Venus Envy spreading consent through sex workshops

Low turnout at consent-based workshops leads to creative ways to talk about safe sex

Heather Chamberlin presents across Nova Scotia raising awareness about sexual consent and communication.
Heather Chamberlin presents across Nova Scotia raising awareness about sexual consent and communication.

Venus Envy, a sex shop in downtown Halifax, has been putting on sexual workshops for campuses and customers since the day it opened.

In the last two years, demand for Venus Envy’s consent-based workshops have increased significantly, however the level of attendance has remained sparse.

Venus Envy assistant manager Heather Chamberlin says the consent and communication-based workshops have been in higher demand since the events of Steubenville, Rehtaeh Parsons and the SMU rape chants.

“It’s increased the popularity of these courses, at least in people organizing them,” Chamberlin says.

However, at a recent consent based workshop put on by Saint Mary’s Women’s Centre and Venus Envy, only nine people attended the hour-long presentation.

The workshop advertised “communication, consent, flirting, and how to hook up in the digital age.”

Poor attendance at consent based presentations is a trend that Chamberlain has noted during her two and a half years working at Venus Envy.

Due to the lack of active participation in presentations about consent, Venus Envy has been working the topic of consent into its more popular workshops on sexual techniques such as “Mouthing Off About Oral.”

Chamberlin says at Dal, they teach a class called Sex Toys 101. They once taught Kink 101 at Mount Saint Vincent University.

“In everything that we do we infuse it with talking about consent and safer sex,” she says.

Since the company’s beginning in 1998, Venus Envy has made sexual education a priority in their business mandate, enshrining it in their mission statement.

“Venus Envy is an educational community as well as a retail business where people can ask questions, share experiences, and empower themselves,” the statement reads.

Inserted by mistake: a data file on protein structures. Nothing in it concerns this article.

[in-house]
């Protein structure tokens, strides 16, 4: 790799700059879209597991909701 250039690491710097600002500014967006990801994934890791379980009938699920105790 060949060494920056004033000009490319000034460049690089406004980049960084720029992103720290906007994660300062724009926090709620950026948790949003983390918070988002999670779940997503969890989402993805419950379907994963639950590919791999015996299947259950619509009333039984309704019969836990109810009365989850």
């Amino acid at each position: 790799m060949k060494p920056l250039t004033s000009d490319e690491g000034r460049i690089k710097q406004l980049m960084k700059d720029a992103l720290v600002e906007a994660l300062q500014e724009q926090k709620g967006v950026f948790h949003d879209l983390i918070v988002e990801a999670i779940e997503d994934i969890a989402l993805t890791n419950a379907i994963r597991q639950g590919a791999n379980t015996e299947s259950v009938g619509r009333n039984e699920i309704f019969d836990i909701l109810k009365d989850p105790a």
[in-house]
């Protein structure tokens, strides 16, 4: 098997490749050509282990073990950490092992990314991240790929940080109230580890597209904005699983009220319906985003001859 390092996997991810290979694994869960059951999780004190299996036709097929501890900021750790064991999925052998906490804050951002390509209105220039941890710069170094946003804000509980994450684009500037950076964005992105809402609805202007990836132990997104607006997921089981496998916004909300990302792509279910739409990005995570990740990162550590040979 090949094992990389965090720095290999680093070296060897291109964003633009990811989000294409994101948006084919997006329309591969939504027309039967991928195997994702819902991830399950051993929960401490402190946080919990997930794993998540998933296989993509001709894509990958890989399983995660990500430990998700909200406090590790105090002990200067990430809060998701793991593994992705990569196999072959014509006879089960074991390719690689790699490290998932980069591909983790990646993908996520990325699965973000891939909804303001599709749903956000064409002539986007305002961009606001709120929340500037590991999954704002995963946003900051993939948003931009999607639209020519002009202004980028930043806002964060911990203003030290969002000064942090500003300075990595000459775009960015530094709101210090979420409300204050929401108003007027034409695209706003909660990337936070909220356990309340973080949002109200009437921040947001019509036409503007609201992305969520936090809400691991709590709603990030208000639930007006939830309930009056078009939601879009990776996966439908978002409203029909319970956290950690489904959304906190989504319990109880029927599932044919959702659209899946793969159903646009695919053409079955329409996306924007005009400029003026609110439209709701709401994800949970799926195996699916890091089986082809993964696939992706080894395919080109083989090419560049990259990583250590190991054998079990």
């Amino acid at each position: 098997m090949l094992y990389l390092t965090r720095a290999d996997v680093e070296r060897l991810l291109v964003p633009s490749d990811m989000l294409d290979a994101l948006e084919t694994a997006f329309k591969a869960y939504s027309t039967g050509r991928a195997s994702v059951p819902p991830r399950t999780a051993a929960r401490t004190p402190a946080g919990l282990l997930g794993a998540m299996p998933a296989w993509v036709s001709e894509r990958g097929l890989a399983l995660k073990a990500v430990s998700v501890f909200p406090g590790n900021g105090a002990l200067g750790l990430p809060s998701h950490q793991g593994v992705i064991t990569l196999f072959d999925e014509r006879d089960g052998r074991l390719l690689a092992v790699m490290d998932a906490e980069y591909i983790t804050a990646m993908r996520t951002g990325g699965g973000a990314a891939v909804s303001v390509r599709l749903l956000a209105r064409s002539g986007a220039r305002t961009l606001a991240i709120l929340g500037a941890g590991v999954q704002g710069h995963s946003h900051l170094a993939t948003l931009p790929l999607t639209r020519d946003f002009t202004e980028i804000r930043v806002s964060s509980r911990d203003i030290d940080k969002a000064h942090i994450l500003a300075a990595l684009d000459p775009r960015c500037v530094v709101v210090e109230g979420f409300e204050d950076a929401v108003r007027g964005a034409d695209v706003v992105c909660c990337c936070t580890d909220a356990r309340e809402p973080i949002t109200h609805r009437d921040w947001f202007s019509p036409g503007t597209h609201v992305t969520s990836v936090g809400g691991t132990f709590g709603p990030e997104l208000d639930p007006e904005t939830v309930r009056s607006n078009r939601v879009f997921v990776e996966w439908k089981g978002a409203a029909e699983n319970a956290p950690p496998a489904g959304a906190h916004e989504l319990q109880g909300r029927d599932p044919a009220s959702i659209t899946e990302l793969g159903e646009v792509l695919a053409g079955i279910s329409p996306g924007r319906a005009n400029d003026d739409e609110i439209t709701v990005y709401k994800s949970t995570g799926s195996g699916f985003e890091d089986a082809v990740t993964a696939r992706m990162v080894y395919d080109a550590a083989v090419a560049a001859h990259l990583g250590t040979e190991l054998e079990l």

Chamberlin says the reason people may not have attended SMU’s workshop is because the majority of students feel as though they already know what consent is.

“The majority of the population wants to respect consent. The vast majority of the population doesn’t want to hurt people and so they don’t think of themselves as perpetrators,” she says.

Chamberlin says issues surrounding consent on university campuses still exists and that many people don’t understand what sexual assault and harassment really are.

“A high percentage of instances of sexualized violence is perpetrated by friends or family members, people that we already know. When we think about sexual assault in this culture we tend to think about the dark alley, strange person, pushing a woman down and raping her.”

According to Canadian Federation of Students-Ontario, three in 10 women reported being sexually assaulted during their time in college.

More than 80 per cent of women who were raped in college knew their assailant.

For these reasons, institutions such as Dalhousie and SMU consider presentations regarding consent particularly important for first-year students.

“A lot of first-year students’ first experiences — being away from home, maybe their first experiences with other folks socially, sexually, all those sorts of things — it’s really important that everyone is aware of what consent is and what consent isn’t,” says Danny Shanahan, Dalhousie university’s vice-president of student life.

One of the most important parts of consent is communication. Understanding and communicating what boundaries exist in a relationship and that consent is an ongoing process is fundamental to safe, healthy relationships, Chamberlin adds.

Venus Envy does presentations on university campuses across Nova Scotia. They do approximately a dozen workshops annually in campuses and twice a month in the store. All of their workshops, regardless of topic, have an element of consent built into them.

 

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